Do electrons in conduction band are only responsible for current? Don't the electrons in partially filled valence band capable of moving contribute to current?
Material discussed-metals(conductors)
I almost "get" it, but not quite. Can someone help?
Here is my current understanding.
Say you solve the Kronig-Penny model. You find that you get bands of N closely spaced energy levels, with large gaps between them.
Under normal conditions, electrons fill the band to some level (let's say we...
Landau level is the energy levels of free electron gas in a magnetic field. However, this term is also frequently used in solid state physics. I have the following questions:
1. what does this term exactly mean in band theory? After all, electrons are not free here.
2. why is de Haas-van Alphen...
As far as I am concerned, dielectric function can be computed by band structure. However, band structure is a global property of solids, while dielectric function is a local property. How a local property can be computed from a global property.
Put it another way, if I want to calculate...
In solid state physics, I learned that the velocity of a bloch electron is ##\frac{\partial E(k)}{\partial k}##, where ##E(k)## is the energy dispersion. This formula is derived on the basis of the assumption that electrons is a wave packet of bloch state in solids.
However, I have a question...
It seems like when an electron moves to a higher energy level, even within the same band (conduction), the empty state should be a hole.
But, we are told that in metals, electrons are the charge carriers. Do I just misunderstand what holes are? Or what is going on here?
Taken from my textbook:
My understanding is that:
One valence electron, 2 spin states -> Half-filled Brillouin zone
Seeking inspiration from "Nearly Free Electron Model": gaps open up at zone boundaries
States nearer to zone boundaries get pushed down in energy further
Since a fermi...
I didn't put this in the Education forum because I feel the level is probably too high.
I have a physics degree and an education degree, but due to my inability to tolerate students who simply don't care about learning, I became an electrician instead.
My colleagues and I were having a...
My question is as follows: if you place an insulator into an applied field, the only thing that will happen is that the potential energy of each band will shift, according to the potential that it is in. Why is this exact same thing not what takes place in conductors? Why do the electrons at the...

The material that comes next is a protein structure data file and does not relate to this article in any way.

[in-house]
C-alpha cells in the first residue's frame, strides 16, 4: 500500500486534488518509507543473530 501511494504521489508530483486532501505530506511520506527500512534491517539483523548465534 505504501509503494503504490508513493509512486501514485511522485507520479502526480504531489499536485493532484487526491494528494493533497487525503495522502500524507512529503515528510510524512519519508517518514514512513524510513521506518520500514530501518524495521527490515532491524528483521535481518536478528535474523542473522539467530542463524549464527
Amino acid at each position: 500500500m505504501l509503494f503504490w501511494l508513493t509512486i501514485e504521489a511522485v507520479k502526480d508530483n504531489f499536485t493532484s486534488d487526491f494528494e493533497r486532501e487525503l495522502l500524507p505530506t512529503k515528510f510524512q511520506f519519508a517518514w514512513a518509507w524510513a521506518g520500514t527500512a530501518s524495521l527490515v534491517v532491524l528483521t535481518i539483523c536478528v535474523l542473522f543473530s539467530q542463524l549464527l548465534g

So every theoretical resource I've been able to find seems to map bands to lines for a 1D crystal, surfaces for a 2D crystal, and hypersurfaces for a 3D crystal. But then there are images like the ARPES data below (fig. 1a, 1b, 2) where the density of states is a lot higher within the valence...
(This though came up while learning about band structure, so that is how I am going to explain it, but I think it applies equally well to a square well, for example).
Say you have an electron at the Fermi level of an insulator. Then, you apply an electric field. No current flows, because all...
I'm a little confused by the description I commonly hear about the electron "counting rule" in band theory. The general statement I find is that a solid with an "odd number of electrons per unit cell is a metal" (because this would imply a partially filled band), while an "even number of...
Homework Statement
Hi everyone, I am trying to construct qualitative band diagrams and I think I have confused myself. I am not sure on how to figure out what the electron configurations are of the orbitals when k=0. I get that at k=π/2 it is the opposite state but I can't seem to figure out...
Hi!
I am having difficulty grasping what band theory actually is, especially what the bands are and the energy gap between them. Are they probabilities? Shared electrons between atoms such as in metallic bonding?
What is the difference between the conductor band and the valence band? I think I...
Question Statement
Polyacetylene can be modeled naively as a one dimensional chain of carbon atoms each separated by a lattice constant 'a'. Taking the electrons in such a system to be nearly free and applying a weak periodic perturbation we can derive a dispersion relation giving a curve...